Like the Utah Olympic Oval and Soldier Hollow, the park was designed and built specifically for the Olympic games, under the supervision of the Salt Lake Organizing Committee (SLOC). The 1989 Olympic referendum, which was passed by Utahns, allowed for tax payer money to fund a winter sports park, which would be used if Salt Lake City won its bid for either the 1998 or 2002 Winter Olympics; Olympic funds and revenue would then be used to repay the state. In 1990 the Utah Sports Authority announced their plans to build the park, which included ski jumps and a bobsled-luge track, in Bear Hollow near Park City. Before construction on the park began, it faced criticism from local landowners and citizens of Summit County, concerned over traffic and environmental effects. Construction got underway following a groundbreaking ceremony on May 29, 1991. The original estimated cost of the park was $26.3 million and included the ski jumps, bobsled-luge track, and a day lodge, all to be completed by September 1992. The majority of the park was designed and engineered by Eckhoff, Watson and Preator Engineering and its joint venture partner, Van Boerum & Frank Associates, all of Salt Lake City.
After Salt Lake City lost its bid to host the 1998 Winter Olympics in 1991, the Utah Sports Authority gained permission from the United States Olympic Committee (USOC) to slowdown construction on the park, extending its planned opening date. Four of the park's ski jumps (18, 38, 65 and 90 meters) were completed and opened on December 12, 1992, and were formally dedicated in a ceremony on January 9, 1993. On July 31, 1993 the summer training facilities at the park, which included a ski jumping pool, were dedicated. The park's day lodge, located near the base of the jumps, was completed in late summer 1993.
A groundbreaking ceremony on June 3, 1994 signaled the start of construction on the bobsled-luge track. The track was completed December 28, 1996 and its grand opening ceremony was held on January 25, 1997. The very first run on the new track was by luger Jon Owen on January 10, 1997. Following the completion of the track it was decided to reintroduce skeleton as an Olympic event during the 2002 Winter Olympics and plans called to use the track to host all three sliding events.
While construction was progressing on the track, Salt Lake City won its 1995 bid to host the 2002 Winter Olympics, and plans were developed to expand the park. On October 9, 1997 SLOC okayed the plan to spend an additional $48 million to upgrade and expand the recently completed park. The plans called for replacing and moving the existing 90-meter ski jump, and building a brand new 120-meter jump. Also the construction of starting houses on the track, chairlifts, storage buildings, new access roads, pedestrian bridges, parking lots, and sewer and water lines were all part of the expansion plan. The transform of the park began during the Summer of 1998, with the majority of expansion work completed by fall 2000. Ownership of the park was transferred from the Utah Sports Authority to SLOC on July 14, 1999. Soon after, in Spring 2000, the name "Utah Winter Sports Park" became the "Utah Olympic Park'.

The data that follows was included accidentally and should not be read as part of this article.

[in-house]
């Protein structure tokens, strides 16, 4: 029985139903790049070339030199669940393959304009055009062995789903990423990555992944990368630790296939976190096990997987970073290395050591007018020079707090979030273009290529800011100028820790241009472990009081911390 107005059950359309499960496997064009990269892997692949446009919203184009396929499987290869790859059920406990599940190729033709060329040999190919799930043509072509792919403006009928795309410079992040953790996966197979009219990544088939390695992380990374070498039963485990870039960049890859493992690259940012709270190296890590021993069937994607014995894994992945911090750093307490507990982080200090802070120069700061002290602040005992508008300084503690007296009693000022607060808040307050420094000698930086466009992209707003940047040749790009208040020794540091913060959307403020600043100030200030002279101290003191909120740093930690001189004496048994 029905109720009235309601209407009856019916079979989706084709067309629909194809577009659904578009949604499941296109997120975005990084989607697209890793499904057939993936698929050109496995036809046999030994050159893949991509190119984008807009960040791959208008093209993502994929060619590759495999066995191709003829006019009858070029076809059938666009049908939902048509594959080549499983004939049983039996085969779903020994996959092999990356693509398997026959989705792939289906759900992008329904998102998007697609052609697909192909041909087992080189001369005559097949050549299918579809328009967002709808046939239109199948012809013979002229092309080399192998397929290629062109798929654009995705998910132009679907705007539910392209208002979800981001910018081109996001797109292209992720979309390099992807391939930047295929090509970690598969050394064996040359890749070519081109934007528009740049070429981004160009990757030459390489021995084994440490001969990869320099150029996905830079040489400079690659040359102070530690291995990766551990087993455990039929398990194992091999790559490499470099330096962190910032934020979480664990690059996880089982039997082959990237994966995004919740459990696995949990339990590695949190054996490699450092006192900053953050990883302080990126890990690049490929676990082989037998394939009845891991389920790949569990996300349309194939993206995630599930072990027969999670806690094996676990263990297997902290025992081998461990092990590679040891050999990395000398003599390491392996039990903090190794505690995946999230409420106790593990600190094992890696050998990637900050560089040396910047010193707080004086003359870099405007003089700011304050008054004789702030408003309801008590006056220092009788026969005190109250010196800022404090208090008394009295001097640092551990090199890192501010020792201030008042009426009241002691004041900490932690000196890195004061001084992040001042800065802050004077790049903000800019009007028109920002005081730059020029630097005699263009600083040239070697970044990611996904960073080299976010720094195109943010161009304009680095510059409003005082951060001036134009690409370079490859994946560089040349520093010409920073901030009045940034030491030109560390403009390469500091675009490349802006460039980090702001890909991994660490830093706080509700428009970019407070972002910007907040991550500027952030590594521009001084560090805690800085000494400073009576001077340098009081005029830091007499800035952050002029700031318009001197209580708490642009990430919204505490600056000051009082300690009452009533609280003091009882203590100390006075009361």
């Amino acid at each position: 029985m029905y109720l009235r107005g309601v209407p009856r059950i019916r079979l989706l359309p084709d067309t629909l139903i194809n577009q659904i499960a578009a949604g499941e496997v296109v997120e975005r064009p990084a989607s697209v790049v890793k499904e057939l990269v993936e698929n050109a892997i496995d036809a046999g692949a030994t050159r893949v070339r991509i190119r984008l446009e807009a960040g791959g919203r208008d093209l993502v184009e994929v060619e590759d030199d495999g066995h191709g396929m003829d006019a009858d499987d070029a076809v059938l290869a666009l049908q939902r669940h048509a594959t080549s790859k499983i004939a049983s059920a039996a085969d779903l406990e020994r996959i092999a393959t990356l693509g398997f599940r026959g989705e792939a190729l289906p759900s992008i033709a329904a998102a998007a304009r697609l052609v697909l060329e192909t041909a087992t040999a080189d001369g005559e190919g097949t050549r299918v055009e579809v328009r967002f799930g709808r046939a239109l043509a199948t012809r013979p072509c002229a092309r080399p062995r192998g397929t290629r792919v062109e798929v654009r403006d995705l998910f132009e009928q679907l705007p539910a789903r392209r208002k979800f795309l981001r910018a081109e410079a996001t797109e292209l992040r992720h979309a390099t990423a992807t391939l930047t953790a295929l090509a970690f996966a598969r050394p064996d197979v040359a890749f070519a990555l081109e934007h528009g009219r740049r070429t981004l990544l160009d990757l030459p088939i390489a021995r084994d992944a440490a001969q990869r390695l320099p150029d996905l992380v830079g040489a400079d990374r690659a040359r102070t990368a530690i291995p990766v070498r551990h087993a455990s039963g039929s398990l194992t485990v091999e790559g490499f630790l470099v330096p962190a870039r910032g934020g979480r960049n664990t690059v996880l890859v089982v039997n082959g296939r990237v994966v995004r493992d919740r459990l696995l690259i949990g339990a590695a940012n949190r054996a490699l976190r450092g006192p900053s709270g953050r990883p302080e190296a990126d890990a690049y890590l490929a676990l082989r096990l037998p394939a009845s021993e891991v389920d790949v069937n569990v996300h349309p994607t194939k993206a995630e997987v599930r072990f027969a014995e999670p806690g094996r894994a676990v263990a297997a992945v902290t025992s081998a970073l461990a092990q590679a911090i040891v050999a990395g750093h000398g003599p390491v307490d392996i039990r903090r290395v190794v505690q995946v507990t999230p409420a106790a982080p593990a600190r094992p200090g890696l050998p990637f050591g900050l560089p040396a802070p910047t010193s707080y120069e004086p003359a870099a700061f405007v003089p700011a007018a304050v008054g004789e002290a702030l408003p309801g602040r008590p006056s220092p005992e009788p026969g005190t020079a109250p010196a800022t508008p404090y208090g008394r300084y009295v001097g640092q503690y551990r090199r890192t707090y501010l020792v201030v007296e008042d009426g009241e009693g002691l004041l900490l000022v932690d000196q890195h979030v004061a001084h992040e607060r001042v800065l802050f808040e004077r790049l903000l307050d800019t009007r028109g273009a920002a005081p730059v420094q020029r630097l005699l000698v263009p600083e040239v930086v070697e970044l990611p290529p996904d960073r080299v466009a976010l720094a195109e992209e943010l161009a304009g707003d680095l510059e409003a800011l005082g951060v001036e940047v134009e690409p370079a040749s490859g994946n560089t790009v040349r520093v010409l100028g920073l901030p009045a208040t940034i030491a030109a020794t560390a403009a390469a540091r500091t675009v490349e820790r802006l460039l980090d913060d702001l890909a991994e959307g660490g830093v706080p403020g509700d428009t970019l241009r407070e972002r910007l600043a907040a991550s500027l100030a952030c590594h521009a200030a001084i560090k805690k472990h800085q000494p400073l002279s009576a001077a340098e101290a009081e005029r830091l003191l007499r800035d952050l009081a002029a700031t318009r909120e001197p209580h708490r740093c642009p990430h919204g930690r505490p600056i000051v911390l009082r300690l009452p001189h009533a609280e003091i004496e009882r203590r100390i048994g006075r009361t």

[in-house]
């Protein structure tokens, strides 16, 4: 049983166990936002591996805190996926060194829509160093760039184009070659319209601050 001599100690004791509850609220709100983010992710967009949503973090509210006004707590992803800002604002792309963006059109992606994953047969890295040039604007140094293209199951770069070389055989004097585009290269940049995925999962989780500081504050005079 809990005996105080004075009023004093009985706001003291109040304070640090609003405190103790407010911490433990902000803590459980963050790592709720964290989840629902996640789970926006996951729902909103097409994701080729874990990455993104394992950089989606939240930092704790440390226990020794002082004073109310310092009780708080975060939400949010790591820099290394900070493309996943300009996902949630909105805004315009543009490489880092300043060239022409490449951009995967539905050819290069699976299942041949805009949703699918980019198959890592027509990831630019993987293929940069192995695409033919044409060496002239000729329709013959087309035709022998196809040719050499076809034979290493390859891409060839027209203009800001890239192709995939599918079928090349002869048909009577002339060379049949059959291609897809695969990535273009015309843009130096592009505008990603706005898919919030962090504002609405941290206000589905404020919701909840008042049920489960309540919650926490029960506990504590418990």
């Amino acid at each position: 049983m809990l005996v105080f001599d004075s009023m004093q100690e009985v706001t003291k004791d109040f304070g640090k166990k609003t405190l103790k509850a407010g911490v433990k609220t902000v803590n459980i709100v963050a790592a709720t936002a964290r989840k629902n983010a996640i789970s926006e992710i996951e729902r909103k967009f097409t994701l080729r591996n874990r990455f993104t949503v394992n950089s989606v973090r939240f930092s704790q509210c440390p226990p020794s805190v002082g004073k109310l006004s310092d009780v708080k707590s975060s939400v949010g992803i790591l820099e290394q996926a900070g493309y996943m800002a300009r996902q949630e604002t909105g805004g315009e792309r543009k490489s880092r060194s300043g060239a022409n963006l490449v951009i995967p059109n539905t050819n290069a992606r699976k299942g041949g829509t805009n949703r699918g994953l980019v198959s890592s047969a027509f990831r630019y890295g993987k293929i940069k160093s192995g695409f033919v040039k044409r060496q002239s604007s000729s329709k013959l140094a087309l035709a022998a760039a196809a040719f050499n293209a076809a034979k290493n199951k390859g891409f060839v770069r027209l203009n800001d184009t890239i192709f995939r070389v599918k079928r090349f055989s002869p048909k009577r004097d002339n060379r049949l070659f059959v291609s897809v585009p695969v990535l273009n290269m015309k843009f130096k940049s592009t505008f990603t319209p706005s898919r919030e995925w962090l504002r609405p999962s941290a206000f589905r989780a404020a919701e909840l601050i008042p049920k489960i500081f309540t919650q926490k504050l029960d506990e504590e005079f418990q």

The park still serves a training center for Olympic and development level athletes, as well as a recreational highlight in the state. Other facilities in addition to the Nordic jumps and bobsled track located at the park include a 2002 Winter Olympics Museum and Ski Museum in the Joe Quinney Winter Sports Center, a day lodge, summer aerial training jumps and splash pool, ziplines, and a mountain coaster.
Located within the Utah Olympic Park is the Joe Quinney Winter Sports Center. The center stands next to the day lodge and summer splash pool.
For many years the Alf Engen Ski Foundation had desired to construct a museum to honor legendary skier Alf Engen, and display his winter sports collection. It was decided to do this inside a future building at the park, also named for a skier, Joe Quinney. A site dedication ceremony for the privately funded Joe Quinney Winter Sports Center was held August 28, 1999, while construction didn't begin until after the actual groundbreaking on March 28, 2000. Following the building's completion, it was temporarily turned over to SLOC during a ceremony on September 18, 2001. During the games the center would be used by Olympic officials, members of the world media and athletes, then after the games, the building would be turned back over to the foundation. The cost of just the vacant building was $10 million, the majority of which was privately funded, but SLOC did contribute a percentage of construction costs so the building could be used during the games. The completed building was 29,000 square feet (2,700 m2) in size with three stories, and its concrete exterior was covered with Plexiglas (various figures and designs were etched into the Plexiglas).